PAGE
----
Interstate Relations: The Neglected Dimension of Federalism

By Joseph F. Zimmerman | Go to book overview
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6
Refidition of Fugitives from Justice

The terms extradition and rendition frequently are employed interchangeably by the media. The former properly describes the process, established by a treaty, for the return of a fugitive from justice by one nation to the nation from which the fugitive fled. Extradition treaties entered into by the United States with foreign nations limit extraditable crimes to those listed in a treaty and a returned fugitive cannot be tried for any other crime. A governor of a state in the United States has no authority to extradite a fugitive from justice to a foreign country since states are forbidden by the U.S. Constitution to enter into treaties with foreign governments. 1

The term interstate rendition properly is employed to describe the process, established by the U.S. Constitution and a congressional statute, for the return of a fugitive from justice by one state to the state from which the fugitive fled. The governor of each concerned state plays a key role in the rendition process. In contrast to international law, a returned fugitive can be tried for the offense with which he/she was charged in the rendition documents and any other offense he/she may have committed in the demanding state.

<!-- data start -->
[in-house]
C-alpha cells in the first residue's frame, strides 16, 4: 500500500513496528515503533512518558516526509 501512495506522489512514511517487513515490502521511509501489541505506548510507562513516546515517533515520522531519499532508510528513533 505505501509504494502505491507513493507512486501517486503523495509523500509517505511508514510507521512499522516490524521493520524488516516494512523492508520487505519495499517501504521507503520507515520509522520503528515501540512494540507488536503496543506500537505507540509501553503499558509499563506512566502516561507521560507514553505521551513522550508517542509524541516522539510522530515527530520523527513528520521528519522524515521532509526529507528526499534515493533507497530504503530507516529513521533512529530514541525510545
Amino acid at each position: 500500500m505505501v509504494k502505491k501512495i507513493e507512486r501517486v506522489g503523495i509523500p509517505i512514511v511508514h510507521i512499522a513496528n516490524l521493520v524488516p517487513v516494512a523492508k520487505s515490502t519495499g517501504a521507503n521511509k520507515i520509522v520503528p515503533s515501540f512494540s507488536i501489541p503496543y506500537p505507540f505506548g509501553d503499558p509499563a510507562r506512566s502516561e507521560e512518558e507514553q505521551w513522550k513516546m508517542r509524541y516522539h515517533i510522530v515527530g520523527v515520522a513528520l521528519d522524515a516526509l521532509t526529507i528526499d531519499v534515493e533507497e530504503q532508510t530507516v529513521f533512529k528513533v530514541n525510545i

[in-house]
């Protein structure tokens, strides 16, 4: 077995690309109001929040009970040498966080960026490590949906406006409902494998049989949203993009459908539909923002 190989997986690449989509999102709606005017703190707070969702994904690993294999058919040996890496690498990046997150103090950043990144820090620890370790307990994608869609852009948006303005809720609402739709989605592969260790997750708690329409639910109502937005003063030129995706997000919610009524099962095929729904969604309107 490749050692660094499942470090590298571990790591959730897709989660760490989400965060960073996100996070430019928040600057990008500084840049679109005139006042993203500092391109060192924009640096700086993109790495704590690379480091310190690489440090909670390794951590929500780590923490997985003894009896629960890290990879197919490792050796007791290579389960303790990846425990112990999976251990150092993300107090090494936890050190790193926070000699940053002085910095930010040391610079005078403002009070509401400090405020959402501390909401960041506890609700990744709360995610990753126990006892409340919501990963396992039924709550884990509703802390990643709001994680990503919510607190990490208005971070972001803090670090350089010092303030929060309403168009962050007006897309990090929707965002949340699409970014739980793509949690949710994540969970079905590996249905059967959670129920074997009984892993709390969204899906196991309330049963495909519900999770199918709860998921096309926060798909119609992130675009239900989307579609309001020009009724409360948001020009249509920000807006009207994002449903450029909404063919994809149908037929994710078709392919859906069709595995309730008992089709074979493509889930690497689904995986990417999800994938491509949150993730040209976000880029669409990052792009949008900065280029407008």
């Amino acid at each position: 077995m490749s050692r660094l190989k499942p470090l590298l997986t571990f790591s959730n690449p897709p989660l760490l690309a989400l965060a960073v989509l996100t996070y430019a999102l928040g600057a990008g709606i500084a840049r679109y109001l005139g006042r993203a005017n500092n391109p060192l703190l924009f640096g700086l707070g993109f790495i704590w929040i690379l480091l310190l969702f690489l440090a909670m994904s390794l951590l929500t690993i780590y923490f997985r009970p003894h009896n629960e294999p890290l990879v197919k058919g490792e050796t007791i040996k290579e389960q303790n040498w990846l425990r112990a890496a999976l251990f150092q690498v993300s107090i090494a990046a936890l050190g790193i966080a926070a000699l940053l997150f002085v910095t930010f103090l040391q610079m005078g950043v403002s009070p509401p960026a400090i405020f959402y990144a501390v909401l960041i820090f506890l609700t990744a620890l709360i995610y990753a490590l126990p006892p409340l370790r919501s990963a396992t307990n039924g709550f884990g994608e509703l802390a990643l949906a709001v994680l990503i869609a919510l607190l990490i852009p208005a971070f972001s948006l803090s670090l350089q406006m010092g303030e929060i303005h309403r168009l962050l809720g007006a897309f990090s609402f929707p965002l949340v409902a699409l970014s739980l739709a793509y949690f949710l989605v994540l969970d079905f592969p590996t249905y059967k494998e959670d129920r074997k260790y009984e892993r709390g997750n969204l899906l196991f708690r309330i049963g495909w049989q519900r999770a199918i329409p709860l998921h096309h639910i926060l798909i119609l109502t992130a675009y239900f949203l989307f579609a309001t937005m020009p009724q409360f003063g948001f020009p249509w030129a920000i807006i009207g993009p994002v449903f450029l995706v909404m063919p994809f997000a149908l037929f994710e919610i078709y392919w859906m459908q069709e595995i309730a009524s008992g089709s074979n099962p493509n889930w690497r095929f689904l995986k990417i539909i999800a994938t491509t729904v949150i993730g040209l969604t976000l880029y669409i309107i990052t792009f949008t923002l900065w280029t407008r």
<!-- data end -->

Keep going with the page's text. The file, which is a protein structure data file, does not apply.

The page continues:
Rendition is essential in a confederation or a federation to prevent criminals and persons charged with crimes from fleeing to another state to seek sanctuary and immunity from punishment or prosecution. The process was employed during the colonial period, particularly among the colonies of the New England Confederation established in 1643. 2 Hence, it was not surprising that the drafters of the Articles of Confederation and Perpetual Union decided to include Article IV which stipulates:

If any person guilty of, or charged with treason, felony, or other high misdemeanor in any state shall flee from justice, and be found in any of the United States, he shall upon the demand of the Governor or executive power, of the state from which he fled, be delivered up and removed to the state having jurisdiction of his offense.

The drafters of the U.S. Constitution included several provisions in the document to promote interstate harmony. They recognized that the failure of a state to return a fugitive from justice to the requesting state could cause friction between the two

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